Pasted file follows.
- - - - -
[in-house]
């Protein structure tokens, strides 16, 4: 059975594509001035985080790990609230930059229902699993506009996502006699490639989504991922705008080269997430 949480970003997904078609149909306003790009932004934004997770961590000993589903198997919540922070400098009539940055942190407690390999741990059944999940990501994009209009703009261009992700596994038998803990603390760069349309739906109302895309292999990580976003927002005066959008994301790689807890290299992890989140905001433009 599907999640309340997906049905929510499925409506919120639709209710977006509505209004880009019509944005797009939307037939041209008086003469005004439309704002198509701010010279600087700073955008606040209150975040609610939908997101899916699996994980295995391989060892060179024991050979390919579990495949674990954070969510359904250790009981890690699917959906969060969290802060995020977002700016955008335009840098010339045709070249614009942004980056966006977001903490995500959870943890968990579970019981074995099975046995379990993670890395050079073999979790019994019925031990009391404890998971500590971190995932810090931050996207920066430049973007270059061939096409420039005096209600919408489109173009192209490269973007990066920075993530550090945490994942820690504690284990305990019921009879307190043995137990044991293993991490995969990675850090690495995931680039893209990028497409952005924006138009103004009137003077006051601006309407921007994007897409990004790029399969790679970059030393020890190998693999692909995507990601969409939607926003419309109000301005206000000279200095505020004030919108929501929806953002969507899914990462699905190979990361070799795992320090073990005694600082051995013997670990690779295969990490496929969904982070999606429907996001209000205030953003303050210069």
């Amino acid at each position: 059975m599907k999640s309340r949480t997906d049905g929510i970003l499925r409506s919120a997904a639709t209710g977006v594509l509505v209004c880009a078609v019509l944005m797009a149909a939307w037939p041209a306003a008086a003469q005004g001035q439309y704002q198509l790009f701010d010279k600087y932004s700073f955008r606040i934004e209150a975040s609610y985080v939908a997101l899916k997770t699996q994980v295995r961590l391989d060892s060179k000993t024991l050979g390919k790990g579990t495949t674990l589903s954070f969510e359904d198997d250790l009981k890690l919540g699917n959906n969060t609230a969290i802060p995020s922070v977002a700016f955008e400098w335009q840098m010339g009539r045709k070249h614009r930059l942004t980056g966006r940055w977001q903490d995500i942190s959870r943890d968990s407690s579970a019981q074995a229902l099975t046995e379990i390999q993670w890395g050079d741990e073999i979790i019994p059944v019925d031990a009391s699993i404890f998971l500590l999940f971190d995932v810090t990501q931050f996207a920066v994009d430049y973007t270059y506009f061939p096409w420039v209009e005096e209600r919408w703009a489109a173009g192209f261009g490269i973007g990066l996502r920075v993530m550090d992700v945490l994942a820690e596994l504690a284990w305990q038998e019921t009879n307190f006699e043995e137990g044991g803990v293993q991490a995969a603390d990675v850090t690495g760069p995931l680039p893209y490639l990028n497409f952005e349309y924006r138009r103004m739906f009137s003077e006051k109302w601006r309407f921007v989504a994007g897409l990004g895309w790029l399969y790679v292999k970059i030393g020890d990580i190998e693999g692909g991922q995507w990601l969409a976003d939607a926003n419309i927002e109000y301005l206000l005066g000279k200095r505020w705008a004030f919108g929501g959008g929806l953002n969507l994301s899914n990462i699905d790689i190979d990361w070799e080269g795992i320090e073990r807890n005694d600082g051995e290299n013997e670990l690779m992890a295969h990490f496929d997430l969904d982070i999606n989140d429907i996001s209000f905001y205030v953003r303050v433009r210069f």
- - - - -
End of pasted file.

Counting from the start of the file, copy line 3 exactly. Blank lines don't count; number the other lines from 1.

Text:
């Amino acid at each position: 059975m599907k999640s309340r949480t997906d049905g929510i970003l499925r409506s919120a997904a639709t209710g977006v594509l509505v209004c880009a078609v019509l944005m797009a149909a939307w037939p041209a306003a008086a003469q005004g001035q439309y704002q198509l790009f701010d010279k600087y932004s700073f955008r606040i934004e209150a975040s609610y985080v939908a997101l899916k997770t699996q994980v295995r961590l391989d060892s060179k000993t024991l050979g390919k790990g579990t495949t674990l589903s954070f969510e359904d198997d250790l009981k890690l919540g699917n959906n969060t609230a969290i802060p995020s922070v977002a700016f955008e400098w335009q840098m010339g009539r045709k070249h614009r930059l942004t980056g966006r940055w977001q903490d995500i942190s959870r943890d968990s407690s579970a019981q074995a229902l099975t046995e379990i390999q993670w890395g050079d741990e073999i979790i019994p059944v019925d031990a009391s699993i404890f998971l500590l999940f971190d995932v810090t990501q931050f996207a920066v994009d430049y973007t270059y506009f061939p096409w420039v209009e005096e209600r919408w703009a489109a173009g192209f261009g490269i973007g990066l996502r920075v993530m550090d992700v945490l994942a820690e596994l504690a284990w305990q038998e019921t009879n307190f006699e043995e137990g044991g803990v293993q991490a995969a603390d990675v850090t690495g760069p995931l680039p893209y490639l990028n497409f952005e349309y924006r138009r103004m739906f009137s003077e006051k109302w601006r309407f921007v989504a994007g897409l990004g895309w790029l399969y790679v292999k970059i030393g020890d990580i190998e693999g692909g991922q995507w990601l969409a976003d939607a926003n419309i927002e109000y301005l206000l005066g000279k200095r505020w705008a004030f919108g929501g959008g929806l953002n969507l994301s899914n990462i699905d790689i190979d990361w070799e080269g795992i320090e073990r807890n005694d600082g051995e290299n013997e670990l690779m992890a295969h990490f496929d997430l969904d982070i999606n989140d429907i996001s209000f905001y205030v953003r303050v433009r210069f």